British government to examine a central bank digital currency

19 Apr 2021218 Views

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The UK Treasury and the Bank of England have assembled a taskforce to explore the technology of central bank digital currencies.

The British government and the Bank of England are putting plans in motion to examine a central bank digital currency.

The concept of a central bank digital currency (CBDC) has been bubbling around for years. It would involve a monetary authority issuing its own digital currency, much like bitcoin, but it would be pegged to the value of a fiat currency, in this case the British pound, and controlled by the central bank.

Proponents believe a CBDC would speed up transactions and address the dwindling prominence of cash while maintaining central bank oversight, something that can’t be said for notoriously volatile cryptocurrencies like bitcoin.

Amid the recent spike in bitcoin’s price and surging interest among Wall Street and institutional investors, CBDCs have garnered policymakers’ attention again.

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The Bank of England and the Treasury have established a taskforce to probe the ins and outs of creating a CBDC in the UK. The taskforce will include two forums for discussing the technology that will underpin such a currency and what the effects on security and privacy may be.

The taskforce will be co-chaired by Jon Cunliffe, deputy governor for financial stability at the Bank of England, and Katharine Braddick, HM Treasury’s director general of financial services.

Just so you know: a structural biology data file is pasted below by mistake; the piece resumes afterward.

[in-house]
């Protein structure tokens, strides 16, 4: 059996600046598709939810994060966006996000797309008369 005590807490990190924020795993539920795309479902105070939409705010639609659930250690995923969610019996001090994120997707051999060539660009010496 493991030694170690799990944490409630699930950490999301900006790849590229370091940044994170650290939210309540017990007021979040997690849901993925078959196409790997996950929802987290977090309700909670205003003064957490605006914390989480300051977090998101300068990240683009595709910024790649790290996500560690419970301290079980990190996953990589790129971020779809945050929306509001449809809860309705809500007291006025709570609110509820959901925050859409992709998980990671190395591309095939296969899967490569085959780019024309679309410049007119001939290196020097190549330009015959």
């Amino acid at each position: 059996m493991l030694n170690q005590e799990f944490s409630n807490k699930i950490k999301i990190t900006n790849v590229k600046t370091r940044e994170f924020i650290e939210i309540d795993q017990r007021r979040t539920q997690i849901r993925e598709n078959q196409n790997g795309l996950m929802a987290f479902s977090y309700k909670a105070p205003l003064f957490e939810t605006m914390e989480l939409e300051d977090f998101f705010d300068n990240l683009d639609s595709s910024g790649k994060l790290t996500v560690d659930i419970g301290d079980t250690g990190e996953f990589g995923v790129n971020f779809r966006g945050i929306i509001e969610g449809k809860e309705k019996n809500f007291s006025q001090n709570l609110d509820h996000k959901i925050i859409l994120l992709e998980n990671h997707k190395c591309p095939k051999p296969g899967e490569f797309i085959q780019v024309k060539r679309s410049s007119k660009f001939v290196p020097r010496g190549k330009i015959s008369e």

Speaking at a conference today (19 April), UK chancellor of the exchequer Rishi Sunak said the taskforce would “coordinate exploratory work on a potential central bank digital currency”.

“The government and the Bank of England have not yet made a decision on whether to introduce a CBDC in the UK, and will engage widely with stakeholders on the benefits, risks and practicalities of doing so,” the Bank of England said in a statement.

The UK is the latest country to at least put a CBDC under serious consideration. Sweden has run a number of trials with its ‘e-krona’, but China is by far the most advanced country with its digital yuan. It has run several trials with the digital currency with real businesses that could yet prove to be a framework for other countries to follow.

Jonathan Keane is a freelance business and technology journalist based in Dublin

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